Picking Up The 52 – Everything Else

As I said over in my more in-depth reviews of DC’s relaunch titles Huntress, Batwing, Hawk & Dove and Deathstroke #1s, I came upon a stack of books from the relaunch and read them in the order they were piled in. I was going to spread these reviews out a bit longer, but first I got a little behind in posting and then I got my hands on even more comics I want to talk about, so let’s get these out of the way, shall we. Overall, I’m still not sure how successful the issues I read were at either roping in new readers with familiar stories or  giving existing fans interesting things to sink their teeth into. I found myself really enjoying the weirder books, things like Deathstroke or Frankenstein or Justice League Dark, basically books that could be taken out of DC, tweaked here and there and feel like new, original creator owned concepts. There are a few revisions of existing franchises that I liked and one particular one that failed. If you’re curious to see what I thought in a few sentences for each issue, read on!Red Hood and the Outlaws #1 (Scott Lobdell, Kenneth Rocafort) – This was actually one of the most intriguing books in the bunch because I like these characters and am very curious to see what the heck is going on. The controversy was ridiculous. Rocafort’s art makes me very happy.

Black Hawks #1 (Mike Costa, Graham Nolan/Ken Lashley) – Pretty cool espionage story with superhero overtones. Not a big fan of the art, but the story was interesting enough to get me to come back for a trade.

Justice League Dark #1 (Peter Milligan, Mikel Janin) – Falls a bit into the “setting up the team” trap, but it was fun seeing how characters like Shade the Changing Man and Xanadu are different. Definitely interested in reading more of this odd little book.

Fury Of The Firestorms: The Nuclear Men #1 (Ethan Van Sciver/Gail Simone, Yildiray Cinar) – I dig the concept of different Firestorms and this combining thing they’re going towards. Characters feel kind of flat, but it’s still the first issue. I’d read more of this one.

I, Vampire #1 (Joshua Hale Fialkov, Andrea Sorrentino) – Gotta say, this one confused me a bit with all the time-jumping. It put me out of the story, but I’d be interested to see where it went.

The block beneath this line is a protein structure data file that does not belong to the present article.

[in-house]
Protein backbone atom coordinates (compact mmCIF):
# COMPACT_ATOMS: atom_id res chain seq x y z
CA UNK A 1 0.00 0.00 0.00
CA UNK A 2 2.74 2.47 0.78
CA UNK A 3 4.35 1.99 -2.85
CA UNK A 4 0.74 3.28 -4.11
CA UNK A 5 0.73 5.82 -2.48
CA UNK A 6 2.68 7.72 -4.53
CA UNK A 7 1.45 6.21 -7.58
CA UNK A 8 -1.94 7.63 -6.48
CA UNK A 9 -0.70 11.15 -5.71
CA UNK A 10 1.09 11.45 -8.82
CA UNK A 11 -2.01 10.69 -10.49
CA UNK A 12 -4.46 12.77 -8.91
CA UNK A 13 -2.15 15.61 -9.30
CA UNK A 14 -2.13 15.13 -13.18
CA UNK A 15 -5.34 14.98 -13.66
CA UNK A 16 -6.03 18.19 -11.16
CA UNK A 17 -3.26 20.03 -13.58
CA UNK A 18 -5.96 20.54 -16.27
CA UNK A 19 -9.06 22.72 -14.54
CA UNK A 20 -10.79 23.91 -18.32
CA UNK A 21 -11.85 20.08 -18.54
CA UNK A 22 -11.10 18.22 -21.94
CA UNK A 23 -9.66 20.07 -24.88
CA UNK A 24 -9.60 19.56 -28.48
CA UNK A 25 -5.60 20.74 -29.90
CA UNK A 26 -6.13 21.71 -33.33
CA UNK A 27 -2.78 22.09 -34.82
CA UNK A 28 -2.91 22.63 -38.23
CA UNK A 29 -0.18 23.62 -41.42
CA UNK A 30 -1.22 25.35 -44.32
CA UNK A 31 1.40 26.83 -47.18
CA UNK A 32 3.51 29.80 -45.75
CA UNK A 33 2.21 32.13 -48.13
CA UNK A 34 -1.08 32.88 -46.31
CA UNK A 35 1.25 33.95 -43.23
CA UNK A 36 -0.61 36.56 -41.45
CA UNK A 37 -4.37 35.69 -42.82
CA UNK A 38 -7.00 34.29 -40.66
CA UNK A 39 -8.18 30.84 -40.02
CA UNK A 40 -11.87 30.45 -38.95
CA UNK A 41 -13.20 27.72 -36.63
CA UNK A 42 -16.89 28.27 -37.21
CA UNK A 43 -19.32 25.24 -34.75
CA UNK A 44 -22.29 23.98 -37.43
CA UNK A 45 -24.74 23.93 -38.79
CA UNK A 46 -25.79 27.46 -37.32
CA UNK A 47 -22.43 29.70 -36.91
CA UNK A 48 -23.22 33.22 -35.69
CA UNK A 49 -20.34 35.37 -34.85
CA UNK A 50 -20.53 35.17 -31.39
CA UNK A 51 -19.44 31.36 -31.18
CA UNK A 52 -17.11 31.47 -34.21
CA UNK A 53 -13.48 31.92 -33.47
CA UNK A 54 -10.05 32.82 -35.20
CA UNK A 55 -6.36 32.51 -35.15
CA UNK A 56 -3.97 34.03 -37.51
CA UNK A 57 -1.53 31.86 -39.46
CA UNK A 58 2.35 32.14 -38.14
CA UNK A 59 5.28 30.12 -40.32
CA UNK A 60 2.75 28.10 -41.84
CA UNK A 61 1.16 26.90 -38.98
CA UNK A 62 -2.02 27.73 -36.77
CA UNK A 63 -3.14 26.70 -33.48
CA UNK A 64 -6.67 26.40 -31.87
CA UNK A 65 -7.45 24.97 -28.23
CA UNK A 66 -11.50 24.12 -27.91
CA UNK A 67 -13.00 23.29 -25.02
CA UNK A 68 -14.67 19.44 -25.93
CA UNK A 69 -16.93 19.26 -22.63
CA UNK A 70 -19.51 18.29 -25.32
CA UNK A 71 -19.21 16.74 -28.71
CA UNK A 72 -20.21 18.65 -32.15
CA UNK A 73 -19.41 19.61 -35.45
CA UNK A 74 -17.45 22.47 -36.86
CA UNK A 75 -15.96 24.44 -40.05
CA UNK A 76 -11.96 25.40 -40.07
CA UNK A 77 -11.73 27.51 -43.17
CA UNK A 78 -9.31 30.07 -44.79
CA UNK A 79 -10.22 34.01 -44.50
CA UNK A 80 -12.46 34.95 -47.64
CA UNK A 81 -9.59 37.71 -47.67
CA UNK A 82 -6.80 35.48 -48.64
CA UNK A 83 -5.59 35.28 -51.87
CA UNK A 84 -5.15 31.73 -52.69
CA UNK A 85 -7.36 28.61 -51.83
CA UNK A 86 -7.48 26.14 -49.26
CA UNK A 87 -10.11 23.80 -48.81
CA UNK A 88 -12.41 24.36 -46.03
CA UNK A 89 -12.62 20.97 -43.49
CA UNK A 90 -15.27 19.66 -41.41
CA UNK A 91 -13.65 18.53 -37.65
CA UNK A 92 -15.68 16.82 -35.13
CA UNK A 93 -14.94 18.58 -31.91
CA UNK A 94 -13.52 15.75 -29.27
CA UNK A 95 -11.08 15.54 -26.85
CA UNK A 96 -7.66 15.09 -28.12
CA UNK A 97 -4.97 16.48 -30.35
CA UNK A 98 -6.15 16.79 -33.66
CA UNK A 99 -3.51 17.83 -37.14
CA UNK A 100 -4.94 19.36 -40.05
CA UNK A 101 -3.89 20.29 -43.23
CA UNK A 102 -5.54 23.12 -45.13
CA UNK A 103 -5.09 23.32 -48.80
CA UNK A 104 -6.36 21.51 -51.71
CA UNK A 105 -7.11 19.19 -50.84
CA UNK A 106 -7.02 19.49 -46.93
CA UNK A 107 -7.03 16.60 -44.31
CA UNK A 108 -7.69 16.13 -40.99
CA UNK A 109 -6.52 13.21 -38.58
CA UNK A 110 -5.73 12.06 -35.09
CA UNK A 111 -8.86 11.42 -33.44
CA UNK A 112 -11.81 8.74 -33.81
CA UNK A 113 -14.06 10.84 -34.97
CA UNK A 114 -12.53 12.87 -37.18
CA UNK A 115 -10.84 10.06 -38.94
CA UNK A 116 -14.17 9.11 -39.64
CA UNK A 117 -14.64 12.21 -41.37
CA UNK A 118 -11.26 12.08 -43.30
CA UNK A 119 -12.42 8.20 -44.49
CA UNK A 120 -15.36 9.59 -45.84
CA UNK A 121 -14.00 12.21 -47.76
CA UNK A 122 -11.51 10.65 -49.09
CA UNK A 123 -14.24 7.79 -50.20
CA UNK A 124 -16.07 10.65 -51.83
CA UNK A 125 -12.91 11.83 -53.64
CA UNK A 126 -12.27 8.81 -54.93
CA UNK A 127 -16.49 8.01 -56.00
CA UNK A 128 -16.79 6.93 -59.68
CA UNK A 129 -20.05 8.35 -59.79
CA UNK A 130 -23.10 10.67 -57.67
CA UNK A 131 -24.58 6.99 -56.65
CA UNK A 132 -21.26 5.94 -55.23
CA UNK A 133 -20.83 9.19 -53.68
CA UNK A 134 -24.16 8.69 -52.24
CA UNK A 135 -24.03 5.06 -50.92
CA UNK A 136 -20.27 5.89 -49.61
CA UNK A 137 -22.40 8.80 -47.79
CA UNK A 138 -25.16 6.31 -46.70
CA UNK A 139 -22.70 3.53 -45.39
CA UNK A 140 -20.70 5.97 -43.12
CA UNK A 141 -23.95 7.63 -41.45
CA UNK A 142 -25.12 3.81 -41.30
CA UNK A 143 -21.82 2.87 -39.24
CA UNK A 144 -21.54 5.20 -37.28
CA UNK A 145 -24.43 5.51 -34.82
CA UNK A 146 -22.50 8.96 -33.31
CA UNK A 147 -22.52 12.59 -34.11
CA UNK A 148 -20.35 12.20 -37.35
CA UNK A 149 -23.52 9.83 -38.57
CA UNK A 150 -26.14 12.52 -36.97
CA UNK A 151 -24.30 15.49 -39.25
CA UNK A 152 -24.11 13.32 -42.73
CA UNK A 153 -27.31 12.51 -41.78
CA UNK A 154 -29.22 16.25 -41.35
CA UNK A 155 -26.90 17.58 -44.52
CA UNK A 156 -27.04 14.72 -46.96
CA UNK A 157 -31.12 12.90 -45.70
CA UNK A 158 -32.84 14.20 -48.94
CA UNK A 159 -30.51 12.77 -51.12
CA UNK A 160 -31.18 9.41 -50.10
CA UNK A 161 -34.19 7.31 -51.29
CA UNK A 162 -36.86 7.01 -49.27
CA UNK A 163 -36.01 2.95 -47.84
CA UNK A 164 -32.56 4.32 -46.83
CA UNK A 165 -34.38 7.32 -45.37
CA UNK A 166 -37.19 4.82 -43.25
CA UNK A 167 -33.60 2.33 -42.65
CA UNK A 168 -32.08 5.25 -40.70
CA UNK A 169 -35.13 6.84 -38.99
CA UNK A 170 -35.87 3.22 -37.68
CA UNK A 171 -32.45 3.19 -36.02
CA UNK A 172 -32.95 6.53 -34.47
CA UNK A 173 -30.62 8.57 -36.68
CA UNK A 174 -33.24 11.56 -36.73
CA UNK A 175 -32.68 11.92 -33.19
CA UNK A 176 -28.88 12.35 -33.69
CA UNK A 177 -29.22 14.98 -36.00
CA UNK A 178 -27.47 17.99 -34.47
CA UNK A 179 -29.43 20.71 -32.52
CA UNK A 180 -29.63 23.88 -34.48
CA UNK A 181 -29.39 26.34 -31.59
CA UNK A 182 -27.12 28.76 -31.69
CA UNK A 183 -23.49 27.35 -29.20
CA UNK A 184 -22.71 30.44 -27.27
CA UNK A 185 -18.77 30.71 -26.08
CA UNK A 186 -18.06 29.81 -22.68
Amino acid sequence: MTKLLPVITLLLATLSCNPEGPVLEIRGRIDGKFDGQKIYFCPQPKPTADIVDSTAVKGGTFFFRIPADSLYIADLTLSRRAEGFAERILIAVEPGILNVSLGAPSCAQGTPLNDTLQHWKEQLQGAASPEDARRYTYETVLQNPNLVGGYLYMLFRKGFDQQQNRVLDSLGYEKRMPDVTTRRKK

Voodoo #1 (Ron Marz, Sami Basri) – It’s hard to go wrong with the shapeshifting alien stripper concept, plus I’m a Wildstorm fan, so I’m predisposed to be curious about this one.

The Savage Hawkman #1 (Tony S. Daniel, Philip Tan) – Hawkman is one of my favorite underutilized characters, so seeing him get the spotlight is nice. The art is a bit muddy for my tastes, but I’m intrigued overall to find out more about this version of the character.

Mister Terrific #1 (Eric Wallace, Gianluca Gugliotta) – I have an affinity for science-based superheroes so this was a fun book. Dug the art, Wallace has an interesting style, but the story was mostly a rehash of a history I mostly already know. Overall, a good, solid first issue for new readers and intriguing enough to bring me back.

Frankenstein Agent Of S.H.A.D.E. #1 (Jeff Lemire, Alberto Ponticelli) – The art seems to have a lot of extra little lines, but I really, really enjoyed this comic. Books that just have fun with what they’re doing and get weird with it always tickle my fancy and that is this book to a T. Definitely interested in reading more.

Captain Atom #1 (J.T. Krul, Freddie Williams II) – I’ve personally read plenty of “my powers are killing me” comics and they never do, so there’s not a lot of interest. I’m also not sure what’s up with the art, I love FW2 normally, but it looks like some parts are colored normally while others are done with colored pencils on the same page which is distracting.